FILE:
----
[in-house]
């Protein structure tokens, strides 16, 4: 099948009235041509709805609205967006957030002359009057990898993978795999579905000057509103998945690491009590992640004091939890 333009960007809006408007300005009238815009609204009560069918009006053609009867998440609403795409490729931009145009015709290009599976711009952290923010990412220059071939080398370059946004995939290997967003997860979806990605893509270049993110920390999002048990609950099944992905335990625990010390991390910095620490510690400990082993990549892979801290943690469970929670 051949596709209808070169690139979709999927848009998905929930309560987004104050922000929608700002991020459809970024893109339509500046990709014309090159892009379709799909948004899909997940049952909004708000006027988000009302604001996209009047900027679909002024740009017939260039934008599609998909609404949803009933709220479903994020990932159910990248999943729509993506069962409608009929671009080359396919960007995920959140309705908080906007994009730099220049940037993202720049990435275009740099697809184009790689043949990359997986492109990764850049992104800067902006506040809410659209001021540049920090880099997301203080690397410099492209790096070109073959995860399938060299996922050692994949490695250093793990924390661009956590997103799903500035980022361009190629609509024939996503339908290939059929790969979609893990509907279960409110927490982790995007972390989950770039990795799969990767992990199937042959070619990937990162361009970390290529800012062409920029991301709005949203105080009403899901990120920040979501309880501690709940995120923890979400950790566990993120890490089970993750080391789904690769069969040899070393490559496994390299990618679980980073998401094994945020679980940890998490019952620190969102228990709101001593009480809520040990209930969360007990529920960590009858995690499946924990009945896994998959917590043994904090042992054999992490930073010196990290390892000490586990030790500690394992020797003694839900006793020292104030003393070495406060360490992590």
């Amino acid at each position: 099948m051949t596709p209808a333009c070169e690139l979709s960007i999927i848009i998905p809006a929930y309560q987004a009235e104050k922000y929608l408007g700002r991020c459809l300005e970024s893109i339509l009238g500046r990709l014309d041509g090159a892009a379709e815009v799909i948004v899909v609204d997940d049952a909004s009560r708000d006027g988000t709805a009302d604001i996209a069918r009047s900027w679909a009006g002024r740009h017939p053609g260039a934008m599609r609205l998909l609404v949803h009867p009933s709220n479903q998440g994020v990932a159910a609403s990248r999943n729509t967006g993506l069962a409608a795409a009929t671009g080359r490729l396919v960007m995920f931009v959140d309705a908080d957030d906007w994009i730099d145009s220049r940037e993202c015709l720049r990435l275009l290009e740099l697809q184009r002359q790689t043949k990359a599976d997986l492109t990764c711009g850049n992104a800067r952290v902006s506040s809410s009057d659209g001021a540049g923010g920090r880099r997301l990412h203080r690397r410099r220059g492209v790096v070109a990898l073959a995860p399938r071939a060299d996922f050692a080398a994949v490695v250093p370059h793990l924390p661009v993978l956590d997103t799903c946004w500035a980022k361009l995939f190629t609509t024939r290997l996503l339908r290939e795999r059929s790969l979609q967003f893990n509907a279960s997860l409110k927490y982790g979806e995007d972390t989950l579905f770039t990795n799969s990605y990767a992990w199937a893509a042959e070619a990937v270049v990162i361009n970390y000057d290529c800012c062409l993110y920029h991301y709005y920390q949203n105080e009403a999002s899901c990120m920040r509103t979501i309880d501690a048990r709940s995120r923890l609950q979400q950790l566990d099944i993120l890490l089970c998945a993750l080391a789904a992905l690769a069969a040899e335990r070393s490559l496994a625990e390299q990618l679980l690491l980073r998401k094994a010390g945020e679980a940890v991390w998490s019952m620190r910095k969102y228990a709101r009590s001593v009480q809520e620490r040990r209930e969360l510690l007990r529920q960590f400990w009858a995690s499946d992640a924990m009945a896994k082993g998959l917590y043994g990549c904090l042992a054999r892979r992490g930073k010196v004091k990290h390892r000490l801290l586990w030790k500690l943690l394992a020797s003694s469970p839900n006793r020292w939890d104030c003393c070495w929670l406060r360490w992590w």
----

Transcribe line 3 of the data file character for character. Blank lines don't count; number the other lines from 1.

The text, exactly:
């Amino acid at each position: 099948m051949t596709p209808a333009c070169e690139l979709s960007i999927i848009i998905p809006a929930y309560q987004a009235e104050k922000y929608l408007g700002r991020c459809l300005e970024s893109i339509l009238g500046r990709l014309d041509g090159a892009a379709e815009v799909i948004v899909v609204d997940d049952a909004s009560r708000d006027g988000t709805a009302d604001i996209a069918r009047s900027w679909a009006g002024r740009h017939p053609g260039a934008m599609r609205l998909l609404v949803h009867p009933s709220n479903q998440g994020v990932a159910a609403s990248r999943n729509t967006g993506l069962a409608a795409a009929t671009g080359r490729l396919v960007m995920f931009v959140d309705a908080d957030d906007w994009i730099d145009s220049r940037e993202c015709l720049r990435l275009l290009e740099l697809q184009r002359q790689t043949k990359a599976d997986l492109t990764c711009g850049n992104a800067r952290v902006s506040s809410s009057d659209g001021a540049g923010g920090r880099r997301l990412h203080r690397r410099r220059g492209v790096v070109a990898l073959a995860p399938r071939a060299d996922f050692a080398a994949v490695v250093p370059h793990l924390p661009v993978l956590d997103t799903c946004w500035a980022k361009l995939f190629t609509t024939r290997l996503l339908r290939e795999r059929s790969l979609q967003f893990n509907a279960s997860l409110k927490y982790g979806e995007d972390t989950l579905f770039t990795n799969s990605y990767a992990w199937a893509a042959e070619a990937v270049v990162i361009n970390y000057d290529c800012c062409l993110y920029h991301y709005y920390q949203n105080e009403a999002s899901c990120m920040r509103t979501i309880d501690a048990r709940s995120r923890l609950q979400q950790l566990d099944i993120l890490l089970c998945a993750l080391a789904a992905l690769a069969a040899e335990r070393s490559l496994a625990e390299q990618l679980l690491l980073r998401k094994a010390g945020e679980a940890v991390w998490s019952m620190r910095k969102y228990a709101r009590s001593v009480q809520e620490r040990r209930e969360l510690l007990r529920q960590f400990w009858a995690s499946d992640a924990m009945a896994k082993g998959l917590y043994g990549c904090l042992a054999r892979r992490g930073k010196v004091k990290h390892r000490l801290l586990w030790k500690l943690l394992a020797s003694s469970p839900n006793r020292w939890d104030c003393c070495w929670l406060r360490w992590w």